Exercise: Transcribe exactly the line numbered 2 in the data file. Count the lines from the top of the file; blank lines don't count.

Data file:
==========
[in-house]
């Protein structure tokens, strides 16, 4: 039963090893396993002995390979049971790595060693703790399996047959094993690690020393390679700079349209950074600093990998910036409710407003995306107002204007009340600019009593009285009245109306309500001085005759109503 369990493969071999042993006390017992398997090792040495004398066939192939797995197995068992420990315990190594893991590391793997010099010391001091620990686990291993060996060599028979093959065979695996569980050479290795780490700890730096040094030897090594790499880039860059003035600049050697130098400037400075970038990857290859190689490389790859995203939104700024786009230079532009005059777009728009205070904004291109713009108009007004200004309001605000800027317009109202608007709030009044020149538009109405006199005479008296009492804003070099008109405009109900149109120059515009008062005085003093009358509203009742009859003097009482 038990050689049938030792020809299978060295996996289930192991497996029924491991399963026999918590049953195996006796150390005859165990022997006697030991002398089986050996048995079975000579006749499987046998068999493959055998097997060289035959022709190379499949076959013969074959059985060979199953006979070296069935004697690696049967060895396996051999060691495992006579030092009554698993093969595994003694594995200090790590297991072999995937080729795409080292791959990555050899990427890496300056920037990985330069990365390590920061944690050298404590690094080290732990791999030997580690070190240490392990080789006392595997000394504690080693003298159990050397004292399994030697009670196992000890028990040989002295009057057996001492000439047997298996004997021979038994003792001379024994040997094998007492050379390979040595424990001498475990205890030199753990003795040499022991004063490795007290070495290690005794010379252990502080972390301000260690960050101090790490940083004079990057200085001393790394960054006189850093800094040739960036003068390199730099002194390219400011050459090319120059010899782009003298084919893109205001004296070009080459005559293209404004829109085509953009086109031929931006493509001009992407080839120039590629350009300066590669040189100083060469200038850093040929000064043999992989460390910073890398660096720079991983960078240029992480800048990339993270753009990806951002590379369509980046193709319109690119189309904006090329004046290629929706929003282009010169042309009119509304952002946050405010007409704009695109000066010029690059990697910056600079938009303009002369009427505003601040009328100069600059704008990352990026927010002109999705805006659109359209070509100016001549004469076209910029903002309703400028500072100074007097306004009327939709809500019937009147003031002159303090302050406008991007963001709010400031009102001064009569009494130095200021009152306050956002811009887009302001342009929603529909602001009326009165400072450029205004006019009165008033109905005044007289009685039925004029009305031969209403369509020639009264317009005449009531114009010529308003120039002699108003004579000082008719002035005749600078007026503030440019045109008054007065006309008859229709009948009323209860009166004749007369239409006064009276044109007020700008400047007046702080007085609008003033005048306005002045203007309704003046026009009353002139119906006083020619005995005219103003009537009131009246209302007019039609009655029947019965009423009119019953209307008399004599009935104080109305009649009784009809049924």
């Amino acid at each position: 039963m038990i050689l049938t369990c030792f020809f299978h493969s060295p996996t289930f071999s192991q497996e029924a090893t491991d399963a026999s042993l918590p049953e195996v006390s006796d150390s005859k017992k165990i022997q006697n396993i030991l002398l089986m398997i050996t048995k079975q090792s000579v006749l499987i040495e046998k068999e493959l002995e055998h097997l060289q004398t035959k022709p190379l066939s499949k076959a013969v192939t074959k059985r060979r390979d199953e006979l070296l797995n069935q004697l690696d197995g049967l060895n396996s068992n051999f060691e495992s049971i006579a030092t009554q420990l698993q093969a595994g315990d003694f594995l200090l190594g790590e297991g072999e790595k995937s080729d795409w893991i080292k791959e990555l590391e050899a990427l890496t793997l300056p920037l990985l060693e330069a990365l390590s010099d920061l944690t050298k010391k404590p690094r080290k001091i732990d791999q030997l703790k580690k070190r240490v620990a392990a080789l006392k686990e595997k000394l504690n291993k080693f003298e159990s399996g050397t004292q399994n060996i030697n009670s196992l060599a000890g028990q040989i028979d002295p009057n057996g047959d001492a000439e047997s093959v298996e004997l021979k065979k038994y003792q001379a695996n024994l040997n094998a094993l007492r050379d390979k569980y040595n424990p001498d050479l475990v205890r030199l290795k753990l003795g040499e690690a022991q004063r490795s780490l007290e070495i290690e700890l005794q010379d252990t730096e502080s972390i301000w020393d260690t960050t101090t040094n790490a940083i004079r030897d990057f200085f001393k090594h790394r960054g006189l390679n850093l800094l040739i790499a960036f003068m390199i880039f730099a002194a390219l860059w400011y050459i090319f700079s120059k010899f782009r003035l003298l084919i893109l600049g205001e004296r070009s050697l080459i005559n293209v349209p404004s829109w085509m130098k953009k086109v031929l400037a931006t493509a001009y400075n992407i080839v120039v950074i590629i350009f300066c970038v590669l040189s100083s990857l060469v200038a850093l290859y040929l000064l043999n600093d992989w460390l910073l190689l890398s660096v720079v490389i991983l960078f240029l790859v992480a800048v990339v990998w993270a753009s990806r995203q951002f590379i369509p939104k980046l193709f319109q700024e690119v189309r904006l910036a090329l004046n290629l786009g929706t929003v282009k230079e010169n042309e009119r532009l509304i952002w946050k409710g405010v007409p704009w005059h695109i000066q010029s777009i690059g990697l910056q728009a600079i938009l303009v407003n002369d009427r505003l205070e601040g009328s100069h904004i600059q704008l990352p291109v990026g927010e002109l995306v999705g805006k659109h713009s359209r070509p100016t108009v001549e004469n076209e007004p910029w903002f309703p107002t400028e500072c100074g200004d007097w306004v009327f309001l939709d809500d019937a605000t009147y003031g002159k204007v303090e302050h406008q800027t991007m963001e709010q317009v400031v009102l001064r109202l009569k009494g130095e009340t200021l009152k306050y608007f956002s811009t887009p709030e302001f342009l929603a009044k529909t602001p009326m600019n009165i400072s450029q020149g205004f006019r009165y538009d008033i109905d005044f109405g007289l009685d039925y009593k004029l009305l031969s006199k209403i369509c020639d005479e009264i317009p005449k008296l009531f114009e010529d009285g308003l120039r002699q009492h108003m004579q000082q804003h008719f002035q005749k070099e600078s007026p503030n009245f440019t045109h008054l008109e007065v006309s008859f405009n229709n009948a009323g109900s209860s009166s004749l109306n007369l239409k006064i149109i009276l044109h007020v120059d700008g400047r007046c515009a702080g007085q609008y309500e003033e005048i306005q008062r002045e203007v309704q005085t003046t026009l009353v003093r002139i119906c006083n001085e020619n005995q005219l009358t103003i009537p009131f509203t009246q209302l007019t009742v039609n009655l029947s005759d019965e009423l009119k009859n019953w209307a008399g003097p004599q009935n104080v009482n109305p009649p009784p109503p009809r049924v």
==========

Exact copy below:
């Protein structure tokens, strides 16, 4: 039963090893396993002995390979049971790595060693703790399996047959094993690690020393390679700079349209950074600093990998910036409710407003995306107002204007009340600019009593009285009245109306309500001085005759109503 369990493969071999042993006390017992398997090792040495004398066939192939797995197995068992420990315990190594893991590391793997010099010391001091620990686990291993060996060599028979093959065979695996569980050479290795780490700890730096040094030897090594790499880039860059003035600049050697130098400037400075970038990857290859190689490389790859995203939104700024786009230079532009005059777009728009205070904004291109713009108009007004200004309001605000800027317009109202608007709030009044020149538009109405006199005479008296009492804003070099008109405009109900149109120059515009008062005085003093009358509203009742009859003097009482 038990050689049938030792020809299978060295996996289930192991497996029924491991399963026999918590049953195996006796150390005859165990022997006697030991002398089986050996048995079975000579006749499987046998068999493959055998097997060289035959022709190379499949076959013969074959059985060979199953006979070296069935004697690696049967060895396996051999060691495992006579030092009554698993093969595994003694594995200090790590297991072999995937080729795409080292791959990555050899990427890496300056920037990985330069990365390590920061944690050298404590690094080290732990791999030997580690070190240490392990080789006392595997000394504690080693003298159990050397004292399994030697009670196992000890028990040989002295009057057996001492000439047997298996004997021979038994003792001379024994040997094998007492050379390979040595424990001498475990205890030199753990003795040499022991004063490795007290070495290690005794010379252990502080972390301000260690960050101090790490940083004079990057200085001393790394960054006189850093800094040739960036003068390199730099002194390219400011050459090319120059010899782009003298084919893109205001004296070009080459005559293209404004829109085509953009086109031929931006493509001009992407080839120039590629350009300066590669040189100083060469200038850093040929000064043999992989460390910073890398660096720079991983960078240029992480800048990339993270753009990806951002590379369509980046193709319109690119189309904006090329004046290629929706929003282009010169042309009119509304952002946050405010007409704009695109000066010029690059990697910056600079938009303009002369009427505003601040009328100069600059704008990352990026927010002109999705805006659109359209070509100016001549004469076209910029903002309703400028500072100074007097306004009327939709809500019937009147003031002159303090302050406008991007963001709010400031009102001064009569009494130095200021009152306050956002811009887009302001342009929603529909602001009326009165400072450029205004006019009165008033109905005044007289009685039925004029009305031969209403369509020639009264317009005449009531114009010529308003120039002699108003004579000082008719002035005749600078007026503030440019045109008054007065006309008859229709009948009323209860009166004749007369239409006064009276044109007020700008400047007046702080007085609008003033005048306005002045203007309704003046026009009353002139119906006083020619005995005219103003009537009131009246209302007019039609009655029947019965009423009119019953209307008399004599009935104080109305009649009784009809049924």